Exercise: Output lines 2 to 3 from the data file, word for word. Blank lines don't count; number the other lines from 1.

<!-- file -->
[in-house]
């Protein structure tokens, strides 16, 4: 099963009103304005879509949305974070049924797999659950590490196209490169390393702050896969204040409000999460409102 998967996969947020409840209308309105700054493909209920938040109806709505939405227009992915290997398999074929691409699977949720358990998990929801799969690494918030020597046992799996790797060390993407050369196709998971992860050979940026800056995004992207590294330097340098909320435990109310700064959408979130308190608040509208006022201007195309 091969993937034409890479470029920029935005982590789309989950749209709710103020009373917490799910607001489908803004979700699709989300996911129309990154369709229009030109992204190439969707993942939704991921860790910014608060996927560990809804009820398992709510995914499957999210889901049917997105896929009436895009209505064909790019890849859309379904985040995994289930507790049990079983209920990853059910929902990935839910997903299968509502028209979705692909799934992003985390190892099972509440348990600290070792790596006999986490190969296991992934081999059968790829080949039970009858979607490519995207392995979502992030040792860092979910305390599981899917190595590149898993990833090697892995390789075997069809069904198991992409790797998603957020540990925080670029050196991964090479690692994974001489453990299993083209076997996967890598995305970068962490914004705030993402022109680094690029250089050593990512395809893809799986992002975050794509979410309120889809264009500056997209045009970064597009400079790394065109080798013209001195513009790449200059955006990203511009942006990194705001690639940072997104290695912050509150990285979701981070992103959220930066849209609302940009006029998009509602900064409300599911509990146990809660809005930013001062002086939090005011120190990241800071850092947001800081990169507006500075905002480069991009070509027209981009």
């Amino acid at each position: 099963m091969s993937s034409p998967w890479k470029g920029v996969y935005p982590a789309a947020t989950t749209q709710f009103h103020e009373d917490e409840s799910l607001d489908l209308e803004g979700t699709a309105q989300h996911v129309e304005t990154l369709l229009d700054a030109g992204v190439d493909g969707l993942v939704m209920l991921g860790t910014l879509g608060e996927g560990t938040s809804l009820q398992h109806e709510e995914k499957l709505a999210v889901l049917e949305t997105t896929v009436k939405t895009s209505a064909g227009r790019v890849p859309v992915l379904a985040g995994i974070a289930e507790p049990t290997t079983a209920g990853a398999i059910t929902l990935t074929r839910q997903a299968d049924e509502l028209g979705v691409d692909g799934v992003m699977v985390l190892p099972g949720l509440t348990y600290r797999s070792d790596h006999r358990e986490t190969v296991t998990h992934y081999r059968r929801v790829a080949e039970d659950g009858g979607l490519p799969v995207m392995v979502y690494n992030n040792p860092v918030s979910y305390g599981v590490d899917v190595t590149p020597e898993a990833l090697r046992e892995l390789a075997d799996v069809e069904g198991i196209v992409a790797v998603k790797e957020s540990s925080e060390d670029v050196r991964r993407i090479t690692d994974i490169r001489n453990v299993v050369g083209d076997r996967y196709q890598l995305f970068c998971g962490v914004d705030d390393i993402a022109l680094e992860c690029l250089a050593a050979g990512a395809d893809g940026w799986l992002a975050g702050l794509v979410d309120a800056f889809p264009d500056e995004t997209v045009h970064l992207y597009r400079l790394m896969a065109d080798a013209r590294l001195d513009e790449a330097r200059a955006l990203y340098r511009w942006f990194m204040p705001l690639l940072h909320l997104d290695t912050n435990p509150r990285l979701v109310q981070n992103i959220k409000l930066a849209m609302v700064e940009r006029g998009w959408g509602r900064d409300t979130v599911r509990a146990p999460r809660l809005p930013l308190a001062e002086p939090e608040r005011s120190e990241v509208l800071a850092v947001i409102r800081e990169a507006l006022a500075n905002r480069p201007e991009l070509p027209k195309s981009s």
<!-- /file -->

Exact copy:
């Protein structure tokens, strides 16, 4: 099963009103304005879509949305974070049924797999659950590490196209490169390393702050896969204040409000999460409102 998967996969947020409840209308309105700054493909209920938040109806709505939405227009992915290997398999074929691409699977949720358990998990929801799969690494918030020597046992799996790797060390993407050369196709998971992860050979940026800056995004992207590294330097340098909320435990109310700064959408979130308190608040509208006022201007195309 091969993937034409890479470029920029935005982590789309989950749209709710103020009373917490799910607001489908803004979700699709989300996911129309990154369709229009030109992204190439969707993942939704991921860790910014608060996927560990809804009820398992709510995914499957999210889901049917997105896929009436895009209505064909790019890849859309379904985040995994289930507790049990079983209920990853059910929902990935839910997903299968509502028209979705692909799934992003985390190892099972509440348990600290070792790596006999986490190969296991992934081999059968790829080949039970009858979607490519995207392995979502992030040792860092979910305390599981899917190595590149898993990833090697892995390789075997069809069904198991992409790797998603957020540990925080670029050196991964090479690692994974001489453990299993083209076997996967890598995305970068962490914004705030993402022109680094690029250089050593990512395809893809799986992002975050794509979410309120889809264009500056997209045009970064597009400079790394065109080798013209001195513009790449200059955006990203511009942006990194705001690639940072997104290695912050509150990285979701981070992103959220930066849209609302940009006029998009509602900064409300599911509990146990809660809005930013001062002086939090005011120190990241800071850092947001800081990169507006500075905002480069991009070509027209981009």
């Amino acid at each position: 099963m091969s993937s034409p998967w890479k470029g920029v996969y935005p982590a789309a947020t989950t749209q709710f009103h103020e009373d917490e409840s799910l607001d489908l209308e803004g979700t699709a309105q989300h996911v129309e304005t990154l369709l229009d700054a030109g992204v190439d493909g969707l993942v939704m209920l991921g860790t910014l879509g608060e996927g560990t938040s809804l009820q398992h109806e709510e995914k499957l709505a999210v889901l049917e949305t997105t896929v009436k939405t895009s209505a064909g227009r790019v890849p859309v992915l379904a985040g995994i974070a289930e507790p049990t290997t079983a209920g990853a398999i059910t929902l990935t074929r839910q997903a299968d049924e509502l028209g979705v691409d692909g799934v992003m699977v985390l190892p099972g949720l509440t348990y600290r797999s070792d790596h006999r358990e986490t190969v296991t998990h992934y081999r059968r929801v790829a080949e039970d659950g009858g979607l490519p799969v995207m392995v979502y690494n992030n040792p860092v918030s979910y305390g599981v590490d899917v190595t590149p020597e898993a990833l090697r046992e892995l390789a075997d799996v069809e069904g198991i196209v992409a790797v998603k790797e957020s540990s925080e060390d670029v050196r991964r993407i090479t690692d994974i490169r001489n453990v299993v050369g083209d076997r996967y196709q890598l995305f970068c998971g962490v914004d705030d390393i993402a022109l680094e992860c690029l250089a050593a050979g990512a395809d893809g940026w799986l992002a975050g702050l794509v979410d309120a800056f889809p264009d500056e995004t997209v045009h970064l992207y597009r400079l790394m896969a065109d080798a013209r590294l001195d513009e790449a330097r200059a955006l990203y340098r511009w942006f990194m204040p705001l690639l940072h909320l997104d290695t912050n435990p509150r990285l979701v109310q981070n992103i959220k409000l930066a849209m609302v700064e940009r006029g998009w959408g509602r900064d409300t979130v599911r509990a146990p999460r809660l809005p930013l308190a001062e002086p939090e608040r005011s120190e990241v509208l800071a850092v947001i409102r800081e990169a507006l006022a500075n905002r480069p201007e991009l070509p027209k195309s981009s």